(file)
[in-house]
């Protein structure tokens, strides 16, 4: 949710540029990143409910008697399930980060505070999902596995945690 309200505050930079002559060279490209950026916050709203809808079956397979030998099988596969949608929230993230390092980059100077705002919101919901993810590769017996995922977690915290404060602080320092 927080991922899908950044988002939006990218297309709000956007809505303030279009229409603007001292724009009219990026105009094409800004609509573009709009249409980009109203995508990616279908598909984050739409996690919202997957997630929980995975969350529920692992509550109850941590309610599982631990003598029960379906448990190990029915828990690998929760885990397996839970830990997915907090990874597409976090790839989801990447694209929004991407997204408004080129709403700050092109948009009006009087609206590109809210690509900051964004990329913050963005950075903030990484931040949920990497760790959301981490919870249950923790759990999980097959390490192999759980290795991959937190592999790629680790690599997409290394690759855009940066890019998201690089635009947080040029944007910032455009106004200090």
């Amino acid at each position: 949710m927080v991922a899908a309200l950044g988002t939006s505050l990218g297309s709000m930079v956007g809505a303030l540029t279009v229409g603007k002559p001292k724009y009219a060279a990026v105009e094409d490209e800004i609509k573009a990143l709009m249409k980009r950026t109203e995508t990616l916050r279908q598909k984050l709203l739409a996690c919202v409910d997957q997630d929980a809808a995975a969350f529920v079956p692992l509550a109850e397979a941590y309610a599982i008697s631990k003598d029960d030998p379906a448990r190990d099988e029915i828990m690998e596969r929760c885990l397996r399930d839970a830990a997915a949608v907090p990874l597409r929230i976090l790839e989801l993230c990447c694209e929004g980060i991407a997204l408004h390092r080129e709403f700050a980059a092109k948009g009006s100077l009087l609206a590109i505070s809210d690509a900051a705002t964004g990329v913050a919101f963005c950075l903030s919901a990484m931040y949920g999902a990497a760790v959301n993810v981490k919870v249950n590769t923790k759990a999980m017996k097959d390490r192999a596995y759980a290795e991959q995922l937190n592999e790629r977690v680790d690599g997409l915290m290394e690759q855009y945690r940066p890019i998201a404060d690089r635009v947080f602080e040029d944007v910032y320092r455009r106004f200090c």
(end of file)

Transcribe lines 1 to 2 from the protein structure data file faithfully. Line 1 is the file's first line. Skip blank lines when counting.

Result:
[in-house]
């Protein structure tokens, strides 16, 4: 949710540029990143409910008697399930980060505070999902596995945690 309200505050930079002559060279490209950026916050709203809808079956397979030998099988596969949608929230993230390092980059100077705002919101919901993810590769017996995922977690915290404060602080320092 927080991922899908950044988002939006990218297309709000956007809505303030279009229409603007001292724009009219990026105009094409800004609509573009709009249409980009109203995508990616279908598909984050739409996690919202997957997630929980995975969350529920692992509550109850941590309610599982631990003598029960379906448990190990029915828990690998929760885990397996839970830990997915907090990874597409976090790839989801990447694209929004991407997204408004080129709403700050092109948009009006009087609206590109809210690509900051964004990329913050963005950075903030990484931040949920990497760790959301981490919870249950923790759990999980097959390490192999759980290795991959937190592999790629680790690599997409290394690759855009940066890019998201690089635009947080040029944007910032455009106004200090």